Mowbray has a solid management record with Hibernian and West Brom but arguably this is the most challenging job of them all. While public criticism of players has made a bit of a rock for his back, he should be at least given the time to succeed or fail: no one achieves anything either way in nine league games.
5. Arsenal are rubbish
Robbie Keane reckons that Spurs are better than Arsenal.
“If you look at the last four or five years, for some reason Arsenal just always got ahead of us slightly,” Keane said. “But if you look now, I think it’s certainly even and if you look at the squad maybe, the bench that we have, I think that our bench is probably a little bit stronger than their bench.”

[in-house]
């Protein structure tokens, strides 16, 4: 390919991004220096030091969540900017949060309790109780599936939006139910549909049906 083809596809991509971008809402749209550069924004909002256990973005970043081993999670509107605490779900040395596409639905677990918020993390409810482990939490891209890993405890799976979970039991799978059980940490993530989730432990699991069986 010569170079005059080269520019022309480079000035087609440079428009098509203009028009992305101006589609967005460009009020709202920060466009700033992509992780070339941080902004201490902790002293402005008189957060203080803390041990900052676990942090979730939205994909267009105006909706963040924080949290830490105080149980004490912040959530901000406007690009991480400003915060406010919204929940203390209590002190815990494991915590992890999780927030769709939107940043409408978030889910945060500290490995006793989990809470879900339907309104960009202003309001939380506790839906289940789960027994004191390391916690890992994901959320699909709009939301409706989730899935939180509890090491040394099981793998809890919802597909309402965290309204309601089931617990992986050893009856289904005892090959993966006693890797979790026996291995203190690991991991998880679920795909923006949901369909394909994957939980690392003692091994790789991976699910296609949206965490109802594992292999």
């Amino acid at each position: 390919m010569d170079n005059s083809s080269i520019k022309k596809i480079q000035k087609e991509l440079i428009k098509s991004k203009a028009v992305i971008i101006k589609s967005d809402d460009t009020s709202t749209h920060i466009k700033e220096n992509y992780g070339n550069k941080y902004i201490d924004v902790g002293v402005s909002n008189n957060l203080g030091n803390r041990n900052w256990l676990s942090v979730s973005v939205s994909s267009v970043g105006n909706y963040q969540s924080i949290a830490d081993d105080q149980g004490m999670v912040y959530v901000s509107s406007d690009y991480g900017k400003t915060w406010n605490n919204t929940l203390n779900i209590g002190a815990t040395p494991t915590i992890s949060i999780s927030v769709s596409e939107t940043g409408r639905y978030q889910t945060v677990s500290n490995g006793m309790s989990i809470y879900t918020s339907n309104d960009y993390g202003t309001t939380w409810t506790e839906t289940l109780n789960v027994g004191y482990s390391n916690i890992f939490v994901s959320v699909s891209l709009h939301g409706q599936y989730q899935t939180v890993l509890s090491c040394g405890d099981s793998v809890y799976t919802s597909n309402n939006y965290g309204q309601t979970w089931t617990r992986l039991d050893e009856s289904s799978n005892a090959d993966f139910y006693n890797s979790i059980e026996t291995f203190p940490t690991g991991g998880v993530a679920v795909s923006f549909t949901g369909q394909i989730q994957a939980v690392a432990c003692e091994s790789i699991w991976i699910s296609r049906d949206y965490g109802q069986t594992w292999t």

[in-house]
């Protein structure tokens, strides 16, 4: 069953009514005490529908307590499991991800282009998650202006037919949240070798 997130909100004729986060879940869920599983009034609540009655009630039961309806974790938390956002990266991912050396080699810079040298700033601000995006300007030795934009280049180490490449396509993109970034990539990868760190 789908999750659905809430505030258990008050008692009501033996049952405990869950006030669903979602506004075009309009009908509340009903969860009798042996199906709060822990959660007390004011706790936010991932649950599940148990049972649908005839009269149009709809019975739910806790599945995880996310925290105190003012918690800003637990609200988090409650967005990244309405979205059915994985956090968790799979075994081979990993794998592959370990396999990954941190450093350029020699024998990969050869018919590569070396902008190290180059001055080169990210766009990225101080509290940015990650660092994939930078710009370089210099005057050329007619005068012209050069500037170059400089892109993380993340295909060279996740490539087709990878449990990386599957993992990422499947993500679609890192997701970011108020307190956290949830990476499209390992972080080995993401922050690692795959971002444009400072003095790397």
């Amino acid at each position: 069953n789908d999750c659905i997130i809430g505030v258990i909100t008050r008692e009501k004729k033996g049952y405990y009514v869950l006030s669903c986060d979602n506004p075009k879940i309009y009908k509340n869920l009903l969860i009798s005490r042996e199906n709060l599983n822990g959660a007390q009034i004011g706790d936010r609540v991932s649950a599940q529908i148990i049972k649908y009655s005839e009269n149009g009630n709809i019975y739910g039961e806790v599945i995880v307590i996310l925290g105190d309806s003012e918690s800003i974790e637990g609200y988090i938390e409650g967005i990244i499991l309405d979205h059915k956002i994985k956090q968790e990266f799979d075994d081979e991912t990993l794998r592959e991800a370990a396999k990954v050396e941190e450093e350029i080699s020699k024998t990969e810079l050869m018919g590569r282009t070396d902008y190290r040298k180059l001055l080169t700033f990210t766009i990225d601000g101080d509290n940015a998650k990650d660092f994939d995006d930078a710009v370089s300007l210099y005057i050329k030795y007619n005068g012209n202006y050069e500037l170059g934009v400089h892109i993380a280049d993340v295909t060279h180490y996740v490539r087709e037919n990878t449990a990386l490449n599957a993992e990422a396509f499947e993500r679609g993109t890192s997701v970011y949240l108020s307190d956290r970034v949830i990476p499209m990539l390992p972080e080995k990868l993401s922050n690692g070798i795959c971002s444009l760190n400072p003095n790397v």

That “some reason” is that Arsenal have a quality manager, coaching team and scouting network that, while producing no trophies, has produced an exciting team and transfer surplus. Spurs simply don’t have the formula right, involving themselves in self-destructive transfer brinkmanship and then resorting to panic buys like that of Russian striker Roman Pavlyuchenko. And bringing in ‘Arry of course.
If Keane’s argument is that Spurs have stronger individuals in, say, five or six positions, that might be the case. And, indeed, the bench is perhaps individually stronger, especially in light of Arsenal’s long term injury problems. But in reality the numbers don’t work that way and I’m sure the league table will once again clearly show that Arsenal are still significantly ahead of their North London rivals next May.